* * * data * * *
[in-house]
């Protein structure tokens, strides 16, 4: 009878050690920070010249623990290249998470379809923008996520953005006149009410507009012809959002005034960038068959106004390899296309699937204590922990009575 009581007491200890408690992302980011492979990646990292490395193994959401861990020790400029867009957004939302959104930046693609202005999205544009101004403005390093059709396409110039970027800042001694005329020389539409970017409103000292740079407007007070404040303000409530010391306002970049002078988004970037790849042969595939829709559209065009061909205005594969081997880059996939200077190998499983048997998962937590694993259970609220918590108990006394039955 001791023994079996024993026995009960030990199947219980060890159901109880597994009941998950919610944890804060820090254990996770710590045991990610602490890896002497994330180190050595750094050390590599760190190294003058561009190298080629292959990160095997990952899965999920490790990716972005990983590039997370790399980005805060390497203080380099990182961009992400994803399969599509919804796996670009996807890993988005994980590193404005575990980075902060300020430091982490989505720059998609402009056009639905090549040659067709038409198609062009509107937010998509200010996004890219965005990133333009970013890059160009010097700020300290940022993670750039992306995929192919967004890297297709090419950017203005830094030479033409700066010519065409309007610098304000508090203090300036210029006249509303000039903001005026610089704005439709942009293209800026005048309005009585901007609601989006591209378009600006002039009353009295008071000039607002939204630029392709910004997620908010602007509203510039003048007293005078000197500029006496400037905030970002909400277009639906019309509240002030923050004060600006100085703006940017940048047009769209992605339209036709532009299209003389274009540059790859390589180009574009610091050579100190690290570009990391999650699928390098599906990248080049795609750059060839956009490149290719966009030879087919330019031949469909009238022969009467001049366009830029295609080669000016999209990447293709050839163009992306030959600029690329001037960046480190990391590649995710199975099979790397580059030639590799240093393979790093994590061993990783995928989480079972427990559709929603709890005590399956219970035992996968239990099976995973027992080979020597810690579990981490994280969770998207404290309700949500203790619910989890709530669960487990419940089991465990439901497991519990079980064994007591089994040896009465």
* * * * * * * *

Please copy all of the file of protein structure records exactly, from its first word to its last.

[in-house]
């Protein structure tokens, strides 16, 4: 009878050690920070010249623990290249998470379809923008996520953005006149009410507009012809959002005034960038068959106004390899296309699937204590922990009575 009581007491200890408690992302980011492979990646990292490395193994959401861990020790400029867009957004939302959104930046693609202005999205544009101004403005390093059709396409110039970027800042001694005329020389539409970017409103000292740079407007007070404040303000409530010391306002970049002078988004970037790849042969595939829709559209065009061909205005594969081997880059996939200077190998499983048997998962937590694993259970609220918590108990006394039955 001791023994079996024993026995009960030990199947219980060890159901109880597994009941998950919610944890804060820090254990996770710590045991990610602490890896002497994330180190050595750094050390590599760190190294003058561009190298080629292959990160095997990952899965999920490790990716972005990983590039997370790399980005805060390497203080380099990182961009992400994803399969599509919804796996670009996807890993988005994980590193404005575990980075902060300020430091982490989505720059998609402009056009639905090549040659067709038409198609062009509107937010998509200010996004890219965005990133333009970013890059160009010097700020300290940022993670750039992306995929192919967004890297297709090419950017203005830094030479033409700066010519065409309007610098304000508090203090300036210029006249509303000039903001005026610089704005439709942009293209800026005048309005009585901007609601989006591209378009600006002039009353009295008071000039607002939204630029392709910004997620908010602007509203510039003048007293005078000197500029006496400037905030970002909400277009639906019309509240002030923050004060600006100085703006940017940048047009769209992605339209036709532009299209003389274009540059790859390589180009574009610091050579100190690290570009990391999650699928390098599906990248080049795609750059060839956009490149290719966009030879087919330019031949469909009238022969009467001049366009830029295609080669000016999209990447293709050839163009992306030959600029690329001037960046480190990391590649995710199975099979790397580059030639590799240093393979790093994590061993990783995928989480079972427990559709929603709890005590399956219970035992996968239990099976995973027992080979020597810690579990981490994280969770998207404290309700949500203790619910989890709530669960487990419940089991465990439901497991519990079980064994007591089994040896009465």